A woman who fell off a golf cart at the Kingfisher Golf Links has filed a lawsuit against the golf course for the injuries she sustained from the fall.
Soon Kwan Kimis suing Kingfisher in the Superior Court after she fell from one of their golf carts and broke her femur—her thigh bone.
Kim, through Cong Nie, is alleging negligence on Kingfisher’s part and wants the Superior Court to award her damages to be proven at trial.
According to the complaint, Kim and a friend were playing golf at Kingfisher last Oct. 30, 2021, when the incident happened at the course’ ninth hole, as they were trying to move toward the next hole.
Kim and her friend had just hit their balls onto the fairway and had walked down the mound and gotten back into their golf cart.When they got to their cart, Kim sat on the passenger side while her friend was seated in the driver’s side, serving as the driver.
Kim’s friend then tried to start the cart by pressing on the accelerator pedal, but the cart did not move as it needed to turn somewhat toward the left to go around the mound. So, in an attempt to turn the cart, the driver pressed on the accelerator pedal several times, to no avail. However, when she tried once again to start the cart, it allegedly suddenly jolted forward. As a result, the cart rushed up the mound, causing Kim to fall off the cart.
Because of the fall, Kim suffered a fracture on her left femur, which led to her hospitalization at the Commonwealth Health Center and required her to undergo surgeries.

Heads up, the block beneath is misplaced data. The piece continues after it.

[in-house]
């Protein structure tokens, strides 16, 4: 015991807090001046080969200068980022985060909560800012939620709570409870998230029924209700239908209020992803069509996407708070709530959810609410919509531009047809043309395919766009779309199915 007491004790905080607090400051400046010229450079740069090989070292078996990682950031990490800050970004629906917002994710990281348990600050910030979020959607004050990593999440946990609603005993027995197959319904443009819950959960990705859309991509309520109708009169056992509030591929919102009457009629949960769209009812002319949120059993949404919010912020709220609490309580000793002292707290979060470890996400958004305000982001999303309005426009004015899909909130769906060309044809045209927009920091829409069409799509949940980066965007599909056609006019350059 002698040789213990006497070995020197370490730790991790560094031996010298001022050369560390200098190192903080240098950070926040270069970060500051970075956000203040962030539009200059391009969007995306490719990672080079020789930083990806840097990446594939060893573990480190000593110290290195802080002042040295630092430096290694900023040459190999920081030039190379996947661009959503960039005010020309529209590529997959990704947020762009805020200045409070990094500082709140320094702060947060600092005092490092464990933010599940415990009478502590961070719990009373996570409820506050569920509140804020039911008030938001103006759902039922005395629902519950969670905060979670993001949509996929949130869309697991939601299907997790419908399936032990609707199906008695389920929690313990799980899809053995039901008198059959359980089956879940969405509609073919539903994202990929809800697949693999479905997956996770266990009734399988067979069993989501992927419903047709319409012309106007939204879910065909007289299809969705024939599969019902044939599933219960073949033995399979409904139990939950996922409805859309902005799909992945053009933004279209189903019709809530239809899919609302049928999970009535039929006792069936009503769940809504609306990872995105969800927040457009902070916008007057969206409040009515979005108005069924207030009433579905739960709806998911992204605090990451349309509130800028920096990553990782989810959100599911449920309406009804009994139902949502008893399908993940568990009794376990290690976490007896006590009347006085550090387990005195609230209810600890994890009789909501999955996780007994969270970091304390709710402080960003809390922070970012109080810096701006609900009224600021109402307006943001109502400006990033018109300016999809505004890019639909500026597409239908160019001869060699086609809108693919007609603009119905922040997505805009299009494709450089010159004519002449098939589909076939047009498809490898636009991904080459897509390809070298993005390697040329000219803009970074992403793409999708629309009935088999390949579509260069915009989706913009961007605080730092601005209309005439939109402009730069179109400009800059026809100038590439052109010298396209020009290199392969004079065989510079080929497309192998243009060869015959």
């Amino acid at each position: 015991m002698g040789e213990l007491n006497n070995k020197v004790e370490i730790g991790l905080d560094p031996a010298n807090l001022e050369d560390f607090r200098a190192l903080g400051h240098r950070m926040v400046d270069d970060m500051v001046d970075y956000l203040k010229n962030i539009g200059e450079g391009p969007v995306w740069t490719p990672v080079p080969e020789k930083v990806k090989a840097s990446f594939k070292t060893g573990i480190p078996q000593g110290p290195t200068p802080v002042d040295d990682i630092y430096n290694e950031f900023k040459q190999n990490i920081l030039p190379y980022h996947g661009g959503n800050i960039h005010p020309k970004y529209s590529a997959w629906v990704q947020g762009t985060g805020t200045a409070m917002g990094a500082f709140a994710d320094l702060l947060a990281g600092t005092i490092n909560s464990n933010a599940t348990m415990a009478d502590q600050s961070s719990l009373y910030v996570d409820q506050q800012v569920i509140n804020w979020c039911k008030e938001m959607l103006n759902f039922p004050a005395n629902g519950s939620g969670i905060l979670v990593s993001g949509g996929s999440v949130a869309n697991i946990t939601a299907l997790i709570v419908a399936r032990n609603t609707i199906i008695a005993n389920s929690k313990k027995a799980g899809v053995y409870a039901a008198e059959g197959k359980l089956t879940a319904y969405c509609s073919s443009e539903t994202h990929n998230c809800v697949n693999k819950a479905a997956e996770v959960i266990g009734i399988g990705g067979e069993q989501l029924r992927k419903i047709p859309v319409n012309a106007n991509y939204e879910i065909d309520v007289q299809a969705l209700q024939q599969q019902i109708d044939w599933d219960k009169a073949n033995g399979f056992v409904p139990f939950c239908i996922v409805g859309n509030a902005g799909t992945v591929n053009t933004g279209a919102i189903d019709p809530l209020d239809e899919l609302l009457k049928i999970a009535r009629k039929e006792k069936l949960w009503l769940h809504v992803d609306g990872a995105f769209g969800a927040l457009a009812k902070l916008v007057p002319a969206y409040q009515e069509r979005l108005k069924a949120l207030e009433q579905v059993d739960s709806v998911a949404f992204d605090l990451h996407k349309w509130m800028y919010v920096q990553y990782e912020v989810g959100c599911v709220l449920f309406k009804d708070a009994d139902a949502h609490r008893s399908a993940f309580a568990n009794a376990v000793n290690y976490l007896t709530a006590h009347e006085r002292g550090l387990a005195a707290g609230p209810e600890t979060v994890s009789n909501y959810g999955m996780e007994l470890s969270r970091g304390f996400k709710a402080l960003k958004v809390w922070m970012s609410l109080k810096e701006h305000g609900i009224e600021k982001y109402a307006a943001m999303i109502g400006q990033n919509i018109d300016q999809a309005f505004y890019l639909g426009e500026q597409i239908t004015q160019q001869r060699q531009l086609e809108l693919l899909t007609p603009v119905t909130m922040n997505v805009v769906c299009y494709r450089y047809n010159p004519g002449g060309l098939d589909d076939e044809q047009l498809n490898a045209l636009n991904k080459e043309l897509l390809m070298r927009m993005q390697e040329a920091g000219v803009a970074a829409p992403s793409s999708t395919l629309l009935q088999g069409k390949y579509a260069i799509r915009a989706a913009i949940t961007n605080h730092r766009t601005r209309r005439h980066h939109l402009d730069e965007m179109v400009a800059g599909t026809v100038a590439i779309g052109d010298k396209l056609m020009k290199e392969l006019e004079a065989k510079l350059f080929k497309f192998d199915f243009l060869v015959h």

“Kim suffered extreme pain, still suffers pain, and will continue to suffer pain. Because of the fracture, Kim has incurred expenses for her medical treatment, and will incur additional medical expenses and other life care-related expenses. Because of the fracture, Kim has been mostly confined to bed, with little mobility, and has lost enjoyment of life, and will continue to lose enjoyment of life,” the lawsuit stated.
Kim is alleging that Kingfisher failed to properly inspect and maintain the golf cart provided to her and her friend, stating that had the golf cart been properly inspected and maintained, it would not have made the sudden and violent movement.
“Kingfisher knew or should have known that the poorly maintained cart could move suddenly and violently. Kingfisher failed to require its customers to avoid, or warn them against, riding its golf carts near or on uneven surfaces with a significant slope, especially when the golf carts were old and poorly maintained. Kingfisher also failed to reduce the slope and/or height of the mound where the teeing round for women of the ninth hole was located,” the lawsuit stated.